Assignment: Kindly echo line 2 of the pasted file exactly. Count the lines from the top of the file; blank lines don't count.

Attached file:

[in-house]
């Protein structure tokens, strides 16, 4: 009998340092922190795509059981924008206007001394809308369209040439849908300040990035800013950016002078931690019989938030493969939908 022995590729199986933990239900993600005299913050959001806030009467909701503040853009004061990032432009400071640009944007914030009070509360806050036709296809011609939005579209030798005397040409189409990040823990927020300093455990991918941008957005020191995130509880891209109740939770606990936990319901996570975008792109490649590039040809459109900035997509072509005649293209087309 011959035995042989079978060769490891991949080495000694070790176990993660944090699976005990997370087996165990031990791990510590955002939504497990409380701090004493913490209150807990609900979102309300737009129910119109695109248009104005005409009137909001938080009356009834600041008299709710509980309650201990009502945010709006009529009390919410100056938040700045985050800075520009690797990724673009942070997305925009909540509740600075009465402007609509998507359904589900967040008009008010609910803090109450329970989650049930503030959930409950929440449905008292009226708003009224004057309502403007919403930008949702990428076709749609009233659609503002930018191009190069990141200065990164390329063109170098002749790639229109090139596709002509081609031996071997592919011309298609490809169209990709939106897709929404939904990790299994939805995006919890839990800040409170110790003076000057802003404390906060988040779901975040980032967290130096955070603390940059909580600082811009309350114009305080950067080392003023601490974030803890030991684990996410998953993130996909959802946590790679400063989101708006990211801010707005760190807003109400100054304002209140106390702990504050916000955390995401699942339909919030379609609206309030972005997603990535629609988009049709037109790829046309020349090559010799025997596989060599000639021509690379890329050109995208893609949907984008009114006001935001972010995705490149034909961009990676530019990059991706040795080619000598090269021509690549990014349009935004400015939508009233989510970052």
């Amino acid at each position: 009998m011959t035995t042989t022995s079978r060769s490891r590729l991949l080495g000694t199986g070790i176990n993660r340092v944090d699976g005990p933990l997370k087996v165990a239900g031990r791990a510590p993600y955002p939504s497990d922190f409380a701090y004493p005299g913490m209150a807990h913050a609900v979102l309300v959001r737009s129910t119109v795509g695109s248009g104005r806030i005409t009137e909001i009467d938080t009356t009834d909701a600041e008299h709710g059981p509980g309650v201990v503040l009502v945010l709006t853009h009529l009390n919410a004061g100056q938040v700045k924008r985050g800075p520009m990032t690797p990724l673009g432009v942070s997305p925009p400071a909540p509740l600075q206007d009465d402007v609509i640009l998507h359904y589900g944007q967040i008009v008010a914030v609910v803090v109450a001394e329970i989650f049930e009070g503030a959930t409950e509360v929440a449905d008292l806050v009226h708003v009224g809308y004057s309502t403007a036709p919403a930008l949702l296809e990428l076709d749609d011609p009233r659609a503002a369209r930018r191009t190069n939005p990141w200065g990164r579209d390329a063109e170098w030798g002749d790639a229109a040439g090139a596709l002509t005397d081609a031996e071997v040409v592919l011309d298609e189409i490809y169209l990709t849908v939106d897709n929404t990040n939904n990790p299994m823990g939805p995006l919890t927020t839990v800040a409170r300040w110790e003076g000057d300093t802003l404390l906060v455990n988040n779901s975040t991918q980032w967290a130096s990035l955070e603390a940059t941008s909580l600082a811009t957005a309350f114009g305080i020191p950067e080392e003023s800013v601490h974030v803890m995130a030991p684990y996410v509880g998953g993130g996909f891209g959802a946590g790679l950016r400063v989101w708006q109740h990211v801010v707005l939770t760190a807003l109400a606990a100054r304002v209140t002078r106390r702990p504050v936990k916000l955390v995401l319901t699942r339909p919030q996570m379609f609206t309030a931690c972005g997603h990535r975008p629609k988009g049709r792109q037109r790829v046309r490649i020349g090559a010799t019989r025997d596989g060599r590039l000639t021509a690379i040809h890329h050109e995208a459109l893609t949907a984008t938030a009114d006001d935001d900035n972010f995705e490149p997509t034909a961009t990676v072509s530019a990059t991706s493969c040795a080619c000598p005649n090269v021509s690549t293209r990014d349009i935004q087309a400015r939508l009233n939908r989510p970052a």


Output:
């Protein structure tokens, strides 16, 4: 009998340092922190795509059981924008206007001394809308369209040439849908300040990035800013950016002078931690019989938030493969939908 022995590729199986933990239900993600005299913050959001806030009467909701503040853009004061990032432009400071640009944007914030009070509360806050036709296809011609939005579209030798005397040409189409990040823990927020300093455990991918941008957005020191995130509880891209109740939770606990936990319901996570975008792109490649590039040809459109900035997509072509005649293209087309 011959035995042989079978060769490891991949080495000694070790176990993660944090699976005990997370087996165990031990791990510590955002939504497990409380701090004493913490209150807990609900979102309300737009129910119109695109248009104005005409009137909001938080009356009834600041008299709710509980309650201990009502945010709006009529009390919410100056938040700045985050800075520009690797990724673009942070997305925009909540509740600075009465402007609509998507359904589900967040008009008010609910803090109450329970989650049930503030959930409950929440449905008292009226708003009224004057309502403007919403930008949702990428076709749609009233659609503002930018191009190069990141200065990164390329063109170098002749790639229109090139596709002509081609031996071997592919011309298609490809169209990709939106897709929404939904990790299994939805995006919890839990800040409170110790003076000057802003404390906060988040779901975040980032967290130096955070603390940059909580600082811009309350114009305080950067080392003023601490974030803890030991684990996410998953993130996909959802946590790679400063989101708006990211801010707005760190807003109400100054304002209140106390702990504050916000955390995401699942339909919030379609609206309030972005997603990535629609988009049709037109790829046309020349090559010799025997596989060599000639021509690379890329050109995208893609949907984008009114006001935001972010995705490149034909961009990676530019990059991706040795080619000598090269021509690549990014349009935004400015939508009233989510970052």